Rally the web & Stop Bill C-11 from breaking the internet in Canada

The internet is fighting a war many people don’t even know exists. I say the internet, and not the people of Canada, because for the most part, countries all over the world are fighting to maintain internet freedom and privacy, not just just us Canadians. ACTA has been passed in several countries, including Canada, many countries including our own did so as quietly as possible. The Anti-Counterfeiting Trade Agreement is essentially an international standard for copyright and intellectual property rights enforcement.

While copyright has long been overdue for some modernization, people around the world are protesting what these bills mean for the future of the internet, including the inventors of the internet. I am happy to say that the obliteration of SOPA helped prove that people are aware of their rights on the internet, and don’t want to risk their freedoms in order for multi million dollar corporations to make more money. But that isn’t going to stop lobbyists from trying push these changes through.

Stop Bill C-11 – Canada’s very own SOPA

This post isn’t about the battle around the world. This post is about the war at home, here in Canada. Canada’s internet is at risk of becoming ruled by the government and the internet service providers. Not only that, but the digital locks that are proposed in Bill C-11 (what used to be Bill C-32, however revised and renamed) are completely ludicrous! Essentially if this bill passes, purchasing an album from a store, and ripping it using itunes to have a digital copy on your iPod or iPhone would be considered “illegal”. If you’re a HBO junkie like Andy & I, you’ll be sad to hear that using your PVR to record shows would also become a very hefty “no-no!”. There’s more to it than just digital copies. Essentially these digital locks would trump any digital rights consumers have, such as making backups and transfering media from one device to another.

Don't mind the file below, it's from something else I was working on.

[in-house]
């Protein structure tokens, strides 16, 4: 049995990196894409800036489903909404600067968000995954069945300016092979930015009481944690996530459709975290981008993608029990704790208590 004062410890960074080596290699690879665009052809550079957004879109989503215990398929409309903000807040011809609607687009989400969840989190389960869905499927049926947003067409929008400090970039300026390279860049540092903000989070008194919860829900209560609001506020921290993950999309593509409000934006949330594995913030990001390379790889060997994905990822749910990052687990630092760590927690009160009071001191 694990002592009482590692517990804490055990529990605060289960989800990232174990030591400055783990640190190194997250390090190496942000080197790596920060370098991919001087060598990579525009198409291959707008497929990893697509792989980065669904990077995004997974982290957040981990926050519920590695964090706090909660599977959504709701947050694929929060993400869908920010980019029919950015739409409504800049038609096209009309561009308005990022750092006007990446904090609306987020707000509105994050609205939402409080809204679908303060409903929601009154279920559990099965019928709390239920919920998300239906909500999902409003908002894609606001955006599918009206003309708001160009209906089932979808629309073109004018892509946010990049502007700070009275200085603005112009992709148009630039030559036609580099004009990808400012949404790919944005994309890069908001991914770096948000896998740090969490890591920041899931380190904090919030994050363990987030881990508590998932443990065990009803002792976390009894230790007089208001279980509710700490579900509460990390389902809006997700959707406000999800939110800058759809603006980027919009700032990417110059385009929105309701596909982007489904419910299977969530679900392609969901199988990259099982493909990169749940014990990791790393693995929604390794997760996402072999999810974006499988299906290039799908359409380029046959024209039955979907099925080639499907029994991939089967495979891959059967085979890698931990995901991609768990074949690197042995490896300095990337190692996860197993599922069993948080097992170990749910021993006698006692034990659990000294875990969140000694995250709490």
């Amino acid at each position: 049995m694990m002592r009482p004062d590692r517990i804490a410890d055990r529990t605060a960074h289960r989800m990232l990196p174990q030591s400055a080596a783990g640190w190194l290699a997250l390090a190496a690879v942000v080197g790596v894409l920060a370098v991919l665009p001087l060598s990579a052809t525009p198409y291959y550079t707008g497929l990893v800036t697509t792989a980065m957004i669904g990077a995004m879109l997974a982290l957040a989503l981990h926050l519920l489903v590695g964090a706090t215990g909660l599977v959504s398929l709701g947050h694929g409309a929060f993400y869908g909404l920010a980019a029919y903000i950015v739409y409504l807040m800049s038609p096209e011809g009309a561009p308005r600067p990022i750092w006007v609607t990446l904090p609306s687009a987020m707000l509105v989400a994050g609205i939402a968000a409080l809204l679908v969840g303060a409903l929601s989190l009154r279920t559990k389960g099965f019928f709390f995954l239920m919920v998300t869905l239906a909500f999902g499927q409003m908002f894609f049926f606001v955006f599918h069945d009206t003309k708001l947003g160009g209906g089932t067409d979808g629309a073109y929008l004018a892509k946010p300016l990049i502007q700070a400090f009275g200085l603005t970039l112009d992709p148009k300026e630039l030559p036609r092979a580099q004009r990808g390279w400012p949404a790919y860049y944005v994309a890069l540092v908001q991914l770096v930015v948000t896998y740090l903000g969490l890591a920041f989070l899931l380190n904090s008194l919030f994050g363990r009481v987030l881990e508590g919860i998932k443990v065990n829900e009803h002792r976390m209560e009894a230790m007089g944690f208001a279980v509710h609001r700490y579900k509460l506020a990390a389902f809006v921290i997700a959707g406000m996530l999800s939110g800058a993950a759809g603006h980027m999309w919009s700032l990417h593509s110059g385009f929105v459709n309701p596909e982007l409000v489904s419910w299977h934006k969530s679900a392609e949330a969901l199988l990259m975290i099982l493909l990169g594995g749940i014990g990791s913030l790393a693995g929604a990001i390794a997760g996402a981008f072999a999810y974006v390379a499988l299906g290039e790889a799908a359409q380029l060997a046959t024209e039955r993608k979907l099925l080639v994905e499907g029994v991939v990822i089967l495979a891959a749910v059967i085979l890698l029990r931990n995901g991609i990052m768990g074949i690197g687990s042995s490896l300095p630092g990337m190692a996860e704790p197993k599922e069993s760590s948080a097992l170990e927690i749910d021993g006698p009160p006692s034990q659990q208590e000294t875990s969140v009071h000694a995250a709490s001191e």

What’s scarier than all of this is that the lobbyists behind the music and movie industries want this bill to look more like SOPA.  They want to include website locking, they want to see increased liability for pirating, which would include websites like youtube, vimeo, grooveshark, or any other websites that allow media uploads. Essentially if Bill C-11 passes, the flood gates will be open to new bills that could see the entire internet fizzle out into one giant legal battleground.

In an effort to do our part, we teamed up with one of our friends in Saskatchewan (what’s up centracore!) who is a passionate computer nerd who understands what Bill C-11 could mean for the future of the internet in Canada. We created Dear Bill C-11, a very in your face website that is intended to provide a simple summary of what Bill C-11 is and what you as a Canadian can do to protest this ridiculous bill. Together we were able to bring some serious attention to bill C-11, including over 2746 upvotes and 264 comments on a reddit post in /r/technology! We even made it on the front page!


[divider]What can you do to protest Bill C-11? [/divider]


If you’re a Canadian



If you’re not Canadian